Renaissance Now

Nerve Blindness

The Mango King

Contact Paper

Sind 360: The Open Wound

The Idea Country

Articles of Faith

Postscript: Distrust


A Pilgrim’s Prelude

nce the car had driven away, and we were half-naked specks on the marble plaza, Hani said, ‘I’ll read and you repeat after me.’ His dark, strong face concentrated on the page and the Arabic words flowed out.

Kareem, pale with light eyes, and handsome, also muttered the words. We stood close to each other in our pilgrims’ clothes – two white towels, one round the waist, the other across the torso, leaving the right shoulder bare.

‘I seek refuge in Allah the Great, in His Honourable Face and His Ancient Authority from the accursed Satan. Allah, open for me the doors of Your Mercy.’

It was a clear, mild night and we were standing outside the Grand Mosque in Mecca. The plaza was vast, open and powerfully floodlit. The pilgrims were piebald dots, gliding across its marble surface. The congested city, the Mecca of hotels and dormitories, lay behind us.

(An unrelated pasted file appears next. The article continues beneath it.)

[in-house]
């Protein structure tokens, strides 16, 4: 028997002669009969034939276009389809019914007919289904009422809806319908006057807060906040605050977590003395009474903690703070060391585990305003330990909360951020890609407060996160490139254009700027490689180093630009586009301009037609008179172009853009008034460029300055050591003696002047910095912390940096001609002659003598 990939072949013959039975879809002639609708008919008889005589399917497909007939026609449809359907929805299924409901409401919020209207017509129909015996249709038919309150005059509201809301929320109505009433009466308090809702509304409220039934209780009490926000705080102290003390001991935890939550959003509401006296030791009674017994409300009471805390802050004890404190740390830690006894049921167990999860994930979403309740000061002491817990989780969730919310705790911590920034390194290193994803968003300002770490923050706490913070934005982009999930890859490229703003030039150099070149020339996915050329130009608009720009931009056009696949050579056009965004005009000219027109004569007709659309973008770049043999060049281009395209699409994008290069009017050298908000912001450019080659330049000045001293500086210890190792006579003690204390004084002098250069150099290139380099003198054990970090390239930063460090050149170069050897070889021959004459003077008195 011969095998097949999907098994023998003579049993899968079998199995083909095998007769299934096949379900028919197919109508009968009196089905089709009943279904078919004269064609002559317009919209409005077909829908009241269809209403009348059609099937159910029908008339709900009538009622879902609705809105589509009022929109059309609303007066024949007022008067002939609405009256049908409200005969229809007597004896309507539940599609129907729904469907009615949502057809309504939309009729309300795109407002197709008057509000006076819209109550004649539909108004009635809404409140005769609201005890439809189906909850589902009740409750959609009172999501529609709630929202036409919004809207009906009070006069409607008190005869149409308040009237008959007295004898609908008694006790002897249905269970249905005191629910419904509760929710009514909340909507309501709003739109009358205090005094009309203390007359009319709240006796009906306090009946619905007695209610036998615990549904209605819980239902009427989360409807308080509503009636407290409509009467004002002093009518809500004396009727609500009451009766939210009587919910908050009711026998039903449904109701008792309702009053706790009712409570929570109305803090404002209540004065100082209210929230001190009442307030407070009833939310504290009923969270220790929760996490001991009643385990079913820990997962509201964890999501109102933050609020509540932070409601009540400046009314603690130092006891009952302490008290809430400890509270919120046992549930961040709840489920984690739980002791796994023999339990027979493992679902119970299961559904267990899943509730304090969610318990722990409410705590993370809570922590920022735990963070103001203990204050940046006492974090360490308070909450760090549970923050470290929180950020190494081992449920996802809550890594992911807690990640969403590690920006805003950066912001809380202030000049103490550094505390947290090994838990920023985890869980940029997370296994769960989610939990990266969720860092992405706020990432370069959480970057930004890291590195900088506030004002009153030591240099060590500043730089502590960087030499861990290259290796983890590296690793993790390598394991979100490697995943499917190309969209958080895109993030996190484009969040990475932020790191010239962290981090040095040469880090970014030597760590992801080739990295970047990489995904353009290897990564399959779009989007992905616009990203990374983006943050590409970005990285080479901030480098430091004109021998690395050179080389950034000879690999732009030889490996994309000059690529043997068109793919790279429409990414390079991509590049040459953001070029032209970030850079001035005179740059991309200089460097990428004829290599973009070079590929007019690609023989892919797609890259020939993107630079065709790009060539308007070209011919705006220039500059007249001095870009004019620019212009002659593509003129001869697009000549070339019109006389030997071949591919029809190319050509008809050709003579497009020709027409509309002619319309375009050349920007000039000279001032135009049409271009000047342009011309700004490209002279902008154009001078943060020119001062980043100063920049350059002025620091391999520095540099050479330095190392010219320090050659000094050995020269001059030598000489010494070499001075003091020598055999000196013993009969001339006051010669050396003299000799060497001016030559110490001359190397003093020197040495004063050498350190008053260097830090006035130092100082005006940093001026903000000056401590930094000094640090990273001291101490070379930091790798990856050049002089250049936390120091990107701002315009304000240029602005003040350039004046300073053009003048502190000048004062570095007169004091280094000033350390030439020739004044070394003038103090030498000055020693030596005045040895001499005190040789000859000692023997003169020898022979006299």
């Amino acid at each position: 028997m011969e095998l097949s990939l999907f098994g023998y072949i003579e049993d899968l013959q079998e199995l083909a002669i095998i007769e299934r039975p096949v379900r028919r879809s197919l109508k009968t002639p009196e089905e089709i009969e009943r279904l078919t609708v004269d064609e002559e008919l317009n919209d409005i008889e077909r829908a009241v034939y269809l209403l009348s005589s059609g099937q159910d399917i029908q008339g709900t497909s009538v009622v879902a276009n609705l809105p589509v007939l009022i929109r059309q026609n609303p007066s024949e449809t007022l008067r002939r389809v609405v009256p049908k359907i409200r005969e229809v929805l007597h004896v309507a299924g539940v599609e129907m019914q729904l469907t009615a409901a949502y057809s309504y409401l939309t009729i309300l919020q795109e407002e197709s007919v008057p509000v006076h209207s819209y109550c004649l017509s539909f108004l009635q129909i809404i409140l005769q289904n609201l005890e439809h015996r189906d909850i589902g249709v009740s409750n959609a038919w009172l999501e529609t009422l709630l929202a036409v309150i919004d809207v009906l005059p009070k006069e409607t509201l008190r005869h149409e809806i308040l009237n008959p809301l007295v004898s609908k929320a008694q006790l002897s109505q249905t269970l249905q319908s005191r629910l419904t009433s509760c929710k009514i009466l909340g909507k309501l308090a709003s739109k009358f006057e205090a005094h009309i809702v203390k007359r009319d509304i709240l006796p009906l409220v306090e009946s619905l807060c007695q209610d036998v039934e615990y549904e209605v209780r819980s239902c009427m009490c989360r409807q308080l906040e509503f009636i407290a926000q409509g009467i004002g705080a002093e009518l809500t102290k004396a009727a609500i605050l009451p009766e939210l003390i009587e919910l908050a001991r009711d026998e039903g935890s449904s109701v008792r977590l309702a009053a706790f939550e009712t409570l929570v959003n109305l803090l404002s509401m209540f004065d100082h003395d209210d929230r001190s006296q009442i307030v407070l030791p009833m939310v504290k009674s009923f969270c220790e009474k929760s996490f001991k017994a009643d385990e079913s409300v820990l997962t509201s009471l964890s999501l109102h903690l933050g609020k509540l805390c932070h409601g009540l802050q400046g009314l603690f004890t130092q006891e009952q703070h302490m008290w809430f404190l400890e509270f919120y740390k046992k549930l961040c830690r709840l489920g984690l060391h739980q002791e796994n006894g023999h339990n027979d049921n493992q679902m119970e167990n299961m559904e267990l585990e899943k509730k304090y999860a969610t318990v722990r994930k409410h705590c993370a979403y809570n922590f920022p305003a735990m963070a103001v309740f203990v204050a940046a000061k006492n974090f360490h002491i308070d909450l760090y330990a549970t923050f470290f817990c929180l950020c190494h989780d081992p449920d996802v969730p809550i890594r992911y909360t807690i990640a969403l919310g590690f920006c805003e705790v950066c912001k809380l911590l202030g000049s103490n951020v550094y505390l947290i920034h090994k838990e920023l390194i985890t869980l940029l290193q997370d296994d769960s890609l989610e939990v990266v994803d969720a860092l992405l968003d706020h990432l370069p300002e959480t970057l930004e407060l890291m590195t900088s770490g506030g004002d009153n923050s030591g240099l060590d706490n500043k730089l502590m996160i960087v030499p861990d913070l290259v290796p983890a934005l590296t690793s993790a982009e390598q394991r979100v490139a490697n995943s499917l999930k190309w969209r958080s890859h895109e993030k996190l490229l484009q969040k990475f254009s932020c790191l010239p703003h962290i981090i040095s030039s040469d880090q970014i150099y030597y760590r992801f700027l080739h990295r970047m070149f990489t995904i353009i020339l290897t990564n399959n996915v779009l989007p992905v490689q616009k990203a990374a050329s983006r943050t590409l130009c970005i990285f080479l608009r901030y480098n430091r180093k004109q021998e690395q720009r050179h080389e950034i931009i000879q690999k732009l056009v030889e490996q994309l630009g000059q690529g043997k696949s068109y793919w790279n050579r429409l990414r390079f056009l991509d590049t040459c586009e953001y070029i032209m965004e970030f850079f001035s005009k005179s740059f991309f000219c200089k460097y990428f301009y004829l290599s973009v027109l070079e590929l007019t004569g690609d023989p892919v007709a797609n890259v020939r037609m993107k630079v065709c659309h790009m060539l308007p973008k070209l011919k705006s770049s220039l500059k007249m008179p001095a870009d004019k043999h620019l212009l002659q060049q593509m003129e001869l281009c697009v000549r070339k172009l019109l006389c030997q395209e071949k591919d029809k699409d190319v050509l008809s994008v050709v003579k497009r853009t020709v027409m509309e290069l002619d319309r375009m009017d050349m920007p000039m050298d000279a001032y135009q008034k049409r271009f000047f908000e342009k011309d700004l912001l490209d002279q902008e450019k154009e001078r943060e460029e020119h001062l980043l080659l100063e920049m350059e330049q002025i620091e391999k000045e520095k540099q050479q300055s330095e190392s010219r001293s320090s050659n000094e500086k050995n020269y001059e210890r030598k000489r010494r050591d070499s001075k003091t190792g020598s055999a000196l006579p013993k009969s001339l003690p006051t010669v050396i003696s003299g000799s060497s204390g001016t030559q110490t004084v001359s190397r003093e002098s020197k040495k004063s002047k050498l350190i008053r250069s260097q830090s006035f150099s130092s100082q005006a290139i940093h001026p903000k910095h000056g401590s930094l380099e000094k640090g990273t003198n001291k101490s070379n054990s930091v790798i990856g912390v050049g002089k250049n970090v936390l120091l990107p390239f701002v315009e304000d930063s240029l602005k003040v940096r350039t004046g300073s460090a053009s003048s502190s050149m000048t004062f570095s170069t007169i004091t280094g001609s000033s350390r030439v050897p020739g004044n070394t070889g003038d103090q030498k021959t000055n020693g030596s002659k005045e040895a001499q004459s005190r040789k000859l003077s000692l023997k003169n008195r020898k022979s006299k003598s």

The mosque’s slim-pillared entrance, with frilled arches and two great minarets, lay ahead. It was made of an ashen stone with streaks of white; its balustrades, its minarets and its lights were white. A layer of white light hung over the entire complex. Towers, some unfinished with overhanging cranes, vanished into an inky night sky.

We paused, taking in the plaza’s scale.

I was mid-point in a much longer journey. I had set out six months earlier in the hope of understanding my deep estrangement from my father: what had seemed personal at first had since shown itself to contain deeper religious and historical currents. And it was to discover their meaning that I travelled from Istanbul, on one edge of the Islamic world, through Syria, to Mecca at the centre and the Grand Mosque itself. The remaining half of my journey was to take me through Iran and, finally, into Pakistan, my father’s country.